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Wednesday, December 22, 2010

Fonz Redux

It's been a busy month, but during a pre-holiday lull I wanted to offer a couple of opinions about the flurry of deals from the concluding week of 2010.  First up, the top two free agent hitters from this year's class, Carl Crawford and Jayson Werth, both signed seven-year, nine-figure deals earlier in December.  These were the two largest contracts handed to outfielders since Alfonso Soriano signed his $136 Million deal with the Cubs prior to the 2007 season.  That deal already looks like one of the worst albatrosses in baseball history, as Soriano's production has declined dramatically over the last four years.

There are some unfortunate correlations between Soriano and this years duo of high-priced outfielders.  For starters, both Crawford and Werth have made their reputations, at least to some extent, based upon their speed.  The same was true of Soriano.  When he signed his megadeal, he was coming off a 40/40 season. Werth has posted a pair of 20/20 seasons and in the last three years has a rather incredible 88% stolen base success rate since becoming a Phillie.  Crawford, considered one of the speediest men in all of baseball, has led the league in steals on four occasions, and has averaged 50 steals per season since 2003.  Though both are corner outfielders by preference, their speed also makes it possible for them to slide over to center when necessary and helps to make them Gold Glove candidates at their natural positions.  The problem with paying high premiums for speed is that too often it is the first of the five tools to dissipate.  Take Soriano, for instance.  After averaging 35 steals a year in his first six seasons, Soriano has managed only 13 per year in his four seasons with the Cubs, largely due to nagging hamstring injuries.  He became an absolute drain as Chicago's leadoff hitter and was finally moved down in the order last season.

Injuries have effected Soriano's game on the whole, of course.  In his first six seasons, Soriano never played in fewer than 145 games.  Since coming to Chicago, however, he's reached that mark only once.  Werth and Crawford have also been relative iron men.  Werth has missed only nine games in the past two seasons; Crawford only fourteen.  Will they be able to maintain that pace, especially as they move into their 30s?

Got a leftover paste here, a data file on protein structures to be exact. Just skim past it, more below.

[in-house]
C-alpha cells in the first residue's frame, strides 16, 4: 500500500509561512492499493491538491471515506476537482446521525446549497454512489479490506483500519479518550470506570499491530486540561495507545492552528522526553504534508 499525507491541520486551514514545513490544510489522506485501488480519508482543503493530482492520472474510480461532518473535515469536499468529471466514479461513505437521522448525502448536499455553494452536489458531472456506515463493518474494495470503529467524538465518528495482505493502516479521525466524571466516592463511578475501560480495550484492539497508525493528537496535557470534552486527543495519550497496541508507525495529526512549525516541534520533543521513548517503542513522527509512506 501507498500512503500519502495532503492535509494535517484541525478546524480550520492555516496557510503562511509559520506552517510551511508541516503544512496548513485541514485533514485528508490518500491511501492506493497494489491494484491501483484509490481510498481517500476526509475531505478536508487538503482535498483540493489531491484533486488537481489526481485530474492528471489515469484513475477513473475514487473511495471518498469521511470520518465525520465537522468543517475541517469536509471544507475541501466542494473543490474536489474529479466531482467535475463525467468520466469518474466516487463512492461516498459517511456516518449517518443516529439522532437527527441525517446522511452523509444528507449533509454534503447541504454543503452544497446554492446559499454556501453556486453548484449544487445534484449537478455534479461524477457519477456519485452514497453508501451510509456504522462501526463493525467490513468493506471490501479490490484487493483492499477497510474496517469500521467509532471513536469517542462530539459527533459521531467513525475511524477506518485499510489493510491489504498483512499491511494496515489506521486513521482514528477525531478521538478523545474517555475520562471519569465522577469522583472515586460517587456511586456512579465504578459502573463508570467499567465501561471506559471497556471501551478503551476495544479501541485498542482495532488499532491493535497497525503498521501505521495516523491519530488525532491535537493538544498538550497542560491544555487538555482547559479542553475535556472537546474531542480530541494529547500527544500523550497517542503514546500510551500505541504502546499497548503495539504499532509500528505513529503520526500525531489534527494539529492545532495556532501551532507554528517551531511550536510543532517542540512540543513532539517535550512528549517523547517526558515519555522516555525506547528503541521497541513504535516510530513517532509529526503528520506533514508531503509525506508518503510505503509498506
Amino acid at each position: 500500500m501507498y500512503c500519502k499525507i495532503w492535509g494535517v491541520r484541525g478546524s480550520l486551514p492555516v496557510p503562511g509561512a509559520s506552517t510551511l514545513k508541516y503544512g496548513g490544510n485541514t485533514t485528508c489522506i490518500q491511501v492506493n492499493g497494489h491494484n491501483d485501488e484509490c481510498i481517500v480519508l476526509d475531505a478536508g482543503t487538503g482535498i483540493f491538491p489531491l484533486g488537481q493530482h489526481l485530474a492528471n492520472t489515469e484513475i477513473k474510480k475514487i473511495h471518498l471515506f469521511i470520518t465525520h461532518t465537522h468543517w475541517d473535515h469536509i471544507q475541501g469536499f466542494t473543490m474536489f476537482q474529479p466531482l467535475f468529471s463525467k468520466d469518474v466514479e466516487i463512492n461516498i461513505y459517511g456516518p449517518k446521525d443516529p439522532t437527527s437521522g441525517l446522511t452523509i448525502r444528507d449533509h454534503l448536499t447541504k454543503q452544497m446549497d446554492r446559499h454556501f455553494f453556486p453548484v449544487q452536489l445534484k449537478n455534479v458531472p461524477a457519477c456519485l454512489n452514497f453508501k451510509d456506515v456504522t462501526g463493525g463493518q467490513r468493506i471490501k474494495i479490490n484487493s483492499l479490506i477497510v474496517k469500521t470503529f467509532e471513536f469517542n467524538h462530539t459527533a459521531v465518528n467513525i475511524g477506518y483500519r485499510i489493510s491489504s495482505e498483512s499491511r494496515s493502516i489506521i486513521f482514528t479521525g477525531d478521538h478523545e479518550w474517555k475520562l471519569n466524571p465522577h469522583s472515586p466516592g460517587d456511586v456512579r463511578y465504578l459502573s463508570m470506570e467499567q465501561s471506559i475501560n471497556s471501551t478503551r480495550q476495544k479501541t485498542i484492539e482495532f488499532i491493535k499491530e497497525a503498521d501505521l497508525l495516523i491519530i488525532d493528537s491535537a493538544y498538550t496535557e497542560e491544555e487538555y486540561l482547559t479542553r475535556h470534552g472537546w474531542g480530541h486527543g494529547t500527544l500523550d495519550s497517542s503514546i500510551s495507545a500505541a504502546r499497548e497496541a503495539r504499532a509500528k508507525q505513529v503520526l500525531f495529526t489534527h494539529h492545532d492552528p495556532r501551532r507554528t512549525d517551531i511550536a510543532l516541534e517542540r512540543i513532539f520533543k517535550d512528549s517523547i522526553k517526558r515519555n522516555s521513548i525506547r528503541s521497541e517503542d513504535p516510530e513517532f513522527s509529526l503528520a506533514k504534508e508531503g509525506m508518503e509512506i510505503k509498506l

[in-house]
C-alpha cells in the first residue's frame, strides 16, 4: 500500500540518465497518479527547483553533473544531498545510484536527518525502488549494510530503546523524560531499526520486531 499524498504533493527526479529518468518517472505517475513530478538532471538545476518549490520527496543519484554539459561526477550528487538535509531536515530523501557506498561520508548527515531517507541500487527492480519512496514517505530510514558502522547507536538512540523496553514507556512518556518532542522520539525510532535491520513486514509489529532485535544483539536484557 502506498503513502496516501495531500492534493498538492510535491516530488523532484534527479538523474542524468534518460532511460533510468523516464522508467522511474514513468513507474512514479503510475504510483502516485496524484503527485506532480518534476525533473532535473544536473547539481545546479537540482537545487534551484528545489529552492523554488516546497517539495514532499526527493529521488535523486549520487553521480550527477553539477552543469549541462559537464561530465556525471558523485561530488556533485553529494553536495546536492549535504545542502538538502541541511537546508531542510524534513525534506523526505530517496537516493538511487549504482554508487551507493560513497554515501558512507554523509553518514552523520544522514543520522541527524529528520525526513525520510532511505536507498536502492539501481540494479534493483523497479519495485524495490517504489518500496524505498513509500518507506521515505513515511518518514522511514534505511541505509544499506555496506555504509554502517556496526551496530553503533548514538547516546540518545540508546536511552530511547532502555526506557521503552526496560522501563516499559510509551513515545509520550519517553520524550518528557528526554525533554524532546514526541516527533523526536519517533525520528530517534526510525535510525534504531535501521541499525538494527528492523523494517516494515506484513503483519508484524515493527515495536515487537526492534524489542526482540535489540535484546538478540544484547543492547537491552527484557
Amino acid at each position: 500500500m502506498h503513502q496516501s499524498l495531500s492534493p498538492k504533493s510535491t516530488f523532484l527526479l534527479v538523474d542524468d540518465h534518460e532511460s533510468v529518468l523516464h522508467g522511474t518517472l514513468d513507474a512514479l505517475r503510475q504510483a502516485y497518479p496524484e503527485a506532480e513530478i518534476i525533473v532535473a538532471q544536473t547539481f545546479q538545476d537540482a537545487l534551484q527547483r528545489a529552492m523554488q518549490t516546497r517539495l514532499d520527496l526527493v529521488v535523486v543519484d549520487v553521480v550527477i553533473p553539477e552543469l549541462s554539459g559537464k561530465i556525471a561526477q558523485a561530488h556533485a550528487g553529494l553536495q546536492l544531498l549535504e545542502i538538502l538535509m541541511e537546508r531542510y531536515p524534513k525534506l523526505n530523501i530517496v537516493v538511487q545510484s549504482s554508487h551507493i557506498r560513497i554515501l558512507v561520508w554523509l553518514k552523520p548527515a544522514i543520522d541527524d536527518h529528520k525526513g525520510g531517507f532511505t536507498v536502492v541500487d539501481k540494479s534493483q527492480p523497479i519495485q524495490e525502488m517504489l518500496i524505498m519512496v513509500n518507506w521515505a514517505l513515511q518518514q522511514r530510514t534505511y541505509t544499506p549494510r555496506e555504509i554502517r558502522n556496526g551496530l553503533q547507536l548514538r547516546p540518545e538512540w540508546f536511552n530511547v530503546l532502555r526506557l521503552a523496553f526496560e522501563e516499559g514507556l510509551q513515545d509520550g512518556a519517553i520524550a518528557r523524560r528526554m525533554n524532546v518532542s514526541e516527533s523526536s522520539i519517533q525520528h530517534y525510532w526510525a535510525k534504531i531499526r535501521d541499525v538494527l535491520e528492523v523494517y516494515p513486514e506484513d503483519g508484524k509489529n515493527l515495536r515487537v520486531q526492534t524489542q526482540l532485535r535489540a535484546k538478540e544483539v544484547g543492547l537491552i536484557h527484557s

This brings us to the biggest and most obvious problem with deals like these: aging.  Werth with be 32 during the 2011 season.  The Nationals will be on the hook for $84 Million after he turns 35.  In order to "earn" that money, Werth will probably need to manage at least four or five Wins Above Replacement per season.  The list of outfielders who have managed to do that in their late thirties is extraordinarily short: Barry Bonds, Ted Williams, Willie Mays, Roberto Clemente, Manny Ramirez, Ichiro Suzuki.   Can Jayson Werth aspire to that class?

In this respect, Crawford's deal makes a lot more sense.  He will earn more money than Werth over the next seven years, but his contract expires only a few months after his 35th birthday.  Theo Epstein will take his fair share of flack in the coming years, as Boston's payroll escalates into pinstriped territory.  But Epstein, thusfar at least, has not been spending much of his money on players in decline (John Lackey aside).  For exactly that reason he passed on expensive long-term deals on Victor Martinez and Adrian Beltre, even though they were extremely productive in their limited runs with the BoSox, and turned his attentions instead to Crawford and Adrian Gonzalez.